2

∣∣e(H)∣∣ ≀ 𝛾 , βˆ€(s, r) ∈ 𝑆.

(13)

The set of all possible H that satisfy (13) is referred to as the feasibility set and can be expressed as: ∩ { } H ∈ 𝐢 𝑁 : ∣∣r βˆ’ Hs∣∣ ≀ 𝛾 . (14) Θ=

(17)

Γ—

[π‘›βˆ’1 βˆ‘

]βˆ’1 πœ†(𝑛)

π‘›βˆ’π‘™

𝐻

𝐻

s(𝑙)s (𝑙) + πœ†(𝑛)s(𝑛)s (𝑛)

𝑙=1

(18)

Let 𝝓(𝑛) =

π‘›βˆ’1 βˆ‘

πœ†(𝑛)π‘›βˆ’π‘™ s(𝑙)s𝐻 (𝑙) + πœ†(𝑛)s(𝑛)s𝐻 (𝑛)

(19)

πœ†(𝑛)π‘›βˆ’π‘™ r(𝑙)s𝐻 (𝑙) + πœ†(𝑛)r(𝑛)s𝐻 (𝑛)

(20)

𝑙=1

and Z(𝑛) =

π‘›βˆ’1 βˆ‘ 𝑙=1

Eqation (18) becomes: H(𝑛) = Z(𝑛)π“βˆ’1 (𝑛)

(21)

Isolating the term corresponding to 𝑙 = 𝑛 βˆ’ 1 from the rest of the summation on the right-hand side of (19), we may write: ] [π‘›βˆ’2 βˆ‘ π‘›βˆ’π‘™ 𝐻 𝐻 πœ†(𝑛) s(𝑙)s (𝑙) + πœ†(𝑛)s(𝑛 βˆ’ 1)s (𝑛 βˆ’ 1) 𝝓(𝑛) = 𝑙=1

+ πœ†(𝑛)s(𝑛)s𝐻 (𝑛) (22)

(s,r)βˆˆπ‘†

At time instant 𝑛, the constraint set 𝐢𝑛 is defined as the set of all H(𝑛) that satisfy (13) for the pilot-received signal pairs (s(𝑛), r(𝑛)): { } (15) 𝐢𝑛 = H(𝑛) ∈ 𝐢 𝑁 : ∣∣r(𝑛) βˆ’ H(𝑛)s(𝑛)∣∣ ≀ 𝛾 .

The expression inside the brackets on the right-hand side of (22) equals 𝝓(π‘›βˆ’1) assuming the forgetting factor of the cost function is close to 1. Hence, we have the following recursion for updating the value of 𝝓(𝑛):

The idea behind the SM channel estimation is that if the estimated channel at time instant 𝑛 βˆ’ 1 (H(𝑛 βˆ’ 1)) lies outside the constraint set 𝐢𝑛 , i.e. ∣∣r(𝑛) βˆ’ H(𝑛 βˆ’ 1)s(𝑛)∣∣ > 𝛾, we will make the estimated channel at the next time instant (H(𝑛)) lie on the closest boundary of 𝐢𝑛 . Otherwise, there is no need to compute and the consumption of power can be greatly saved.

Similarly, we may use (20) to derive the following recursion for updating Z(𝑛):

𝝓(𝑛) = 𝝓(𝑛 βˆ’ 1) + πœ†(𝑛)s(𝑛)s𝐻 (𝑛)

Z(𝑛) = Z(𝑛 βˆ’ 1) + πœ†(𝑛)r(𝑛)s𝐻 (𝑛)

The proposed BEACON channel estimation method can be considered as the following optimization problem: minimize

π‘›βˆ’1 βˆ‘ 𝑙=1

πœ†(𝑛)π“βˆ’1 (𝑛 βˆ’ 1)s(𝑛)s𝐻 (𝑛)πœ†(𝑛)π“βˆ’1 (𝑛 βˆ’ 1) 1 + πœ†(𝑛)s𝐻 (𝑛)π“βˆ’1 (𝑛 βˆ’ 1)s(𝑛) (25)

For convenience of computation, let: P(𝑛) = π“βˆ’1 (𝑛)

πœ†(𝑛)

π‘›βˆ’π‘™

∣∣r(𝑙) βˆ’ H(𝑛)s(𝑙)∣∣ 2

subject to ∣∣r(𝑛) βˆ’ H(𝑛)s(𝑛)∣∣ = 𝛾

2

(16)

(24)

Then, using the matrix inversion lemma [9], we obtain the following recursive equation for the inverse of 𝝓(𝑛): π“βˆ’1 (𝑛) = π“βˆ’1 (π‘›βˆ’1)βˆ’

A. Proposed BEACON Channel Estimation

(23)

and

2

142

k(𝑛) =

s𝐻 (𝑛)P(𝑛 βˆ’ 1) 1 + πœ†(𝑛)s𝐻 (𝑛)P(𝑛 βˆ’ 1)s(𝑛)

(26) (27)

TABLE I S UMMARY OF THE BEACON C HANNEL E STIMATION A LGORITHM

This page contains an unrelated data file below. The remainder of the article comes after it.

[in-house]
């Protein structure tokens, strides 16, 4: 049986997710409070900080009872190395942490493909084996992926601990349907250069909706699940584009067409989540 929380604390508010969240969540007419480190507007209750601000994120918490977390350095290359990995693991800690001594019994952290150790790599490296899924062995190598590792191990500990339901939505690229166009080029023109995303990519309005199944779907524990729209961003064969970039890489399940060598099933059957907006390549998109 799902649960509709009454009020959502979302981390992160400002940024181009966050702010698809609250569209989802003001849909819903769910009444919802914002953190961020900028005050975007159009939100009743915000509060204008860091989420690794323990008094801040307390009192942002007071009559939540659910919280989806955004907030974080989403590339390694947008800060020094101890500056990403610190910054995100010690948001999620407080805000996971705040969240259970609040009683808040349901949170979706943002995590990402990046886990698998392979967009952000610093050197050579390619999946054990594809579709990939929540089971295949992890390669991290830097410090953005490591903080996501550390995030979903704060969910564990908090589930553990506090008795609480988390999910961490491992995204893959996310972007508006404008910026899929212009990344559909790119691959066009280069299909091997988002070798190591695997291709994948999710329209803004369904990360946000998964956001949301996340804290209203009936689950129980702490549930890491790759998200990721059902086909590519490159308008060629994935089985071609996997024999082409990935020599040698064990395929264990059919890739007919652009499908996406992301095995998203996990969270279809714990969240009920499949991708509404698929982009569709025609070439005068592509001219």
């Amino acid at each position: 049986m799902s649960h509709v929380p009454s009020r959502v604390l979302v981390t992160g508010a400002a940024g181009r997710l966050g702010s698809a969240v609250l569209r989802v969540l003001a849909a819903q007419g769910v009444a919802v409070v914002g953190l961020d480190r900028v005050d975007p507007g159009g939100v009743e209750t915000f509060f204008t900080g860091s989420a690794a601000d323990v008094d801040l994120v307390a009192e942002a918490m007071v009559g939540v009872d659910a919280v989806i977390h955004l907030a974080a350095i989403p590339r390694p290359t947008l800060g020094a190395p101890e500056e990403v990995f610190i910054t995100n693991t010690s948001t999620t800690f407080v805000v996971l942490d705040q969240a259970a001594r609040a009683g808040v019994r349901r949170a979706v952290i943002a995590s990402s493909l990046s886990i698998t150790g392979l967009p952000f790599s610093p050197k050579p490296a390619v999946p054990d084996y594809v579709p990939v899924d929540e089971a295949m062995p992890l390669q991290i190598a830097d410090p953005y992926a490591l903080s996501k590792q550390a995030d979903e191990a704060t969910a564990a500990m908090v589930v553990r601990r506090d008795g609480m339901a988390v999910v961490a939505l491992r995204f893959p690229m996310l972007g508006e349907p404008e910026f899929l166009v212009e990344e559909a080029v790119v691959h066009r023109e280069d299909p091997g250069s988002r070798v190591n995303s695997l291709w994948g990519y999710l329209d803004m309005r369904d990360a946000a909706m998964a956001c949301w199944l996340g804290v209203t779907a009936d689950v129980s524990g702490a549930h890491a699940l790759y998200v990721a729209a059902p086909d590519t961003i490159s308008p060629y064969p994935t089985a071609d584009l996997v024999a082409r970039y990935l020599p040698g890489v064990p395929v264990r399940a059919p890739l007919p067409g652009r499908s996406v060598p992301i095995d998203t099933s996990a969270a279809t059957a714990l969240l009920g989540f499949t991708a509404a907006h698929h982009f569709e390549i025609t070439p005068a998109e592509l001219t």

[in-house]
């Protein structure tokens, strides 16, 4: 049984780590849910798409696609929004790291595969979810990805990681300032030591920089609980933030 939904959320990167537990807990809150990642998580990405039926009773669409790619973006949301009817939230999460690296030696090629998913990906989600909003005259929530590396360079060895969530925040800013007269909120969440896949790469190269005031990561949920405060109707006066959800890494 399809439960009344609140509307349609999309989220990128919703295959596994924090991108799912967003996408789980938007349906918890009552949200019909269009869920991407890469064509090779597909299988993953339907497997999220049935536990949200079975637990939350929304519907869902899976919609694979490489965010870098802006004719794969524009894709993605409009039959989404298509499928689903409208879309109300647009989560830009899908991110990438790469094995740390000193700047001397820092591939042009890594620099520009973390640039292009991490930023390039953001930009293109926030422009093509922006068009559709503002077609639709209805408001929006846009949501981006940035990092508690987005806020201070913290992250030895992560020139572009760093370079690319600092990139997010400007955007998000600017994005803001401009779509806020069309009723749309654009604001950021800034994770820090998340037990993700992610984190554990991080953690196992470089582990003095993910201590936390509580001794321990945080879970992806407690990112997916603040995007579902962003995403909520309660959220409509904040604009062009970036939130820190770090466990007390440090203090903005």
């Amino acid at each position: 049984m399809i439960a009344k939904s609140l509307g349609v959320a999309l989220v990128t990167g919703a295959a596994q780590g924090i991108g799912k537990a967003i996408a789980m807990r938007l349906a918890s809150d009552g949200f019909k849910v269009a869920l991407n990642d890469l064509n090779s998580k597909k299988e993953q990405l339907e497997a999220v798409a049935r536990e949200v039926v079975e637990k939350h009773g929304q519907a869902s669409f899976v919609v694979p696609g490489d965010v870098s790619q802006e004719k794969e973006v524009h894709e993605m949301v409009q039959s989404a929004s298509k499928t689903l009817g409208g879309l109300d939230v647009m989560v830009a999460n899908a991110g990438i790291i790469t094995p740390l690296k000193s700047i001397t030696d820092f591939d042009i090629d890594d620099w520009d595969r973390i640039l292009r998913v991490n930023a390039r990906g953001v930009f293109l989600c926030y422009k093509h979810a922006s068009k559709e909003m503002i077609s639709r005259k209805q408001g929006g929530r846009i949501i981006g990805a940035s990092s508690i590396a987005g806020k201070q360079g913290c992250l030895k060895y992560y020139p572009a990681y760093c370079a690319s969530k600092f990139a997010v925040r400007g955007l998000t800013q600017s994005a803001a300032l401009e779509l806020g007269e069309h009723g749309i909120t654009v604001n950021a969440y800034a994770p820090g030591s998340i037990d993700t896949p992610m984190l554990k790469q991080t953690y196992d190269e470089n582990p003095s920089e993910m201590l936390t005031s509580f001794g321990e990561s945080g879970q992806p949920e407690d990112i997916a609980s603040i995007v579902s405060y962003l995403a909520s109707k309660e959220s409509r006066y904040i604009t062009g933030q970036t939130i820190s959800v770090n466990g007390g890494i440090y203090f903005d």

Therefore, we may rewrite (21) and (25) as: H(𝑛) = Z(𝑛)P(𝑛)

(28)

P(𝑛) = P(𝑛 βˆ’ 1) βˆ’ πœ†(𝑛)P(𝑛 βˆ’ 1)s(𝑛)k(𝑛)

(29)

Initialize the algorithm by setting H(0) = 0 P(0) = I For each instant of time, 𝑛=1, 2, ..., compute { 𝝐(𝑛) = ( r(𝑛) βˆ’ H(𝑛)βˆ’ 1)s(𝑛) ∣∣𝝐(𝑛)∣∣ 1 βˆ’ 1 , if ∣∣𝝐(𝑛)∣∣ > 𝛾, 𝐺(𝑛) 𝛾 πœ†(𝑛) = 0, otherwise. where 𝐺(𝑛) = s𝐻 (𝑛)P(𝑛 βˆ’ 1)s(𝑛)

Then we substitute (24) and (29) into (28) to obtain a recursive equation for updating the channel matrix H(𝑛): H(𝑛) = H(𝑛 βˆ’ 1) βˆ’ πœ†(𝑛)H(𝑛 βˆ’ 1)s(𝑛)k(𝑛) + πœ†(𝑛)r(𝑛)s𝐻 (𝑛)P(𝑛)

(30)

s𝐻 (𝑛)P(π‘›βˆ’1)

k(𝑛) = 1+πœ†(𝑛)𝐺(𝑛) H(𝑛) = H(𝑛 βˆ’ 1) + πœ†(𝑛)𝝐(𝑛)k(𝑛) P(𝑛) = P(𝑛 βˆ’ 1) βˆ’ πœ†(𝑛)P(𝑛 βˆ’ 1)s(𝑛)k(𝑛)

By rearranging (27) , we can get: k(𝑛) = s𝐻 (𝑛)P(𝑛 βˆ’ 1) βˆ’ πœ†(𝑛)s𝐻 (𝑛)P(𝑛 βˆ’ 1)s(𝑛)k(𝑛) = s𝐻 (𝑛) [P(𝑛 βˆ’ 1) βˆ’ πœ†(𝑛)P(𝑛 βˆ’ 1)s(𝑛)k(𝑛)]

B. BEACON Channel Estimation with a Time-Varying Bound

= s𝐻 (𝑛)P(𝑛) (31) Using (31) above, we get the desired recursive equation for updating the channel matrix H(𝑛): H(𝑛) = H(𝑛 βˆ’ 1) βˆ’ πœ†(𝑛)H(𝑛 βˆ’ 1)s(𝑛)k(𝑛) + πœ†(𝑛)r(𝑛)k(𝑛) = H(𝑛 βˆ’ 1) + πœ†(𝑛) [r(𝑛) βˆ’ H(𝑛 βˆ’ 1)s(𝑛)] k(𝑛) = H(𝑛 βˆ’ 1) + πœ†(𝑛)𝝐(𝑛)k(𝑛) (32) where 𝝐(𝑛) = r(𝑛)βˆ’H(π‘›βˆ’1)s(𝑛) denotes the prediction error vector at time instant 𝑛. Then we can get the error vector: e(𝑛) = r(𝑛) βˆ’ H(𝑛)s(𝑛)

(33)

By substituting (32) into (33), we have: e(𝑛) = r(𝑛) βˆ’ [H(𝑛 βˆ’ 1) + πœ†(𝑛)𝝐(𝑛)k(𝑛)] s(𝑛) = r(𝑛) βˆ’ H(𝑛 βˆ’ 1)s(𝑛) βˆ’ πœ†(𝑛)𝝐(𝑛)k(𝑛)s(𝑛) s𝐻 (𝑛)P(𝑛 βˆ’ 1)s(𝑛) = 𝝐(𝑛) βˆ’ πœ†(𝑛)𝝐(𝑛) 1 + πœ†(𝑛)s𝐻 (𝑛)P(𝑛 βˆ’ 1)s(𝑛) 𝐺(𝑛) (34) = 𝝐(𝑛) βˆ’ πœ†(𝑛)𝝐(𝑛) 1 + πœ†(𝑛)𝐺(𝑛) [ ] πœ†(𝑛)𝐺(𝑛) = 𝝐(𝑛) 1 βˆ’ 1 + πœ†(𝑛)𝐺(𝑛) 1 = 𝝐(𝑛) 1 + πœ†(𝑛)𝐺(𝑛) where 𝐺(𝑛) = sH (𝑛)P(𝑛 βˆ’ 1)s(𝑛). The constraint set is described as: 1 ∣∣ ≀ 𝛾 (35) ∣∣e(𝑛)∣∣ = ∣∣𝝐(𝑛) 1 + πœ†(𝑛)𝐺(𝑛) If ∣∣𝝐(𝑛)∣∣ > 𝛾, then the previous solution lies outside the constraint set. We can choose the constraint value ∣∣e(𝑛)∣∣ equal to 𝛾 so that the new solution lies on the closest boundary of the constraint set. Therefore: 1 = 𝛾. (36) ∣∣e(𝑛)∣∣ = ∣∣𝝐(𝑛)∣∣ ∣1 + πœ†(𝑛)𝐺(𝑛)∣ Hence the optimal forgetting factor at the 𝑛th iteration can be expressed as: ) ( ∣∣𝝐(𝑛)∣∣ 1 βˆ’1 (37) πœ†(𝑛) = 𝐺(𝑛) 𝛾 Table I shows a summary of the BEACON channel estimation algorithm which will be used for the simulations.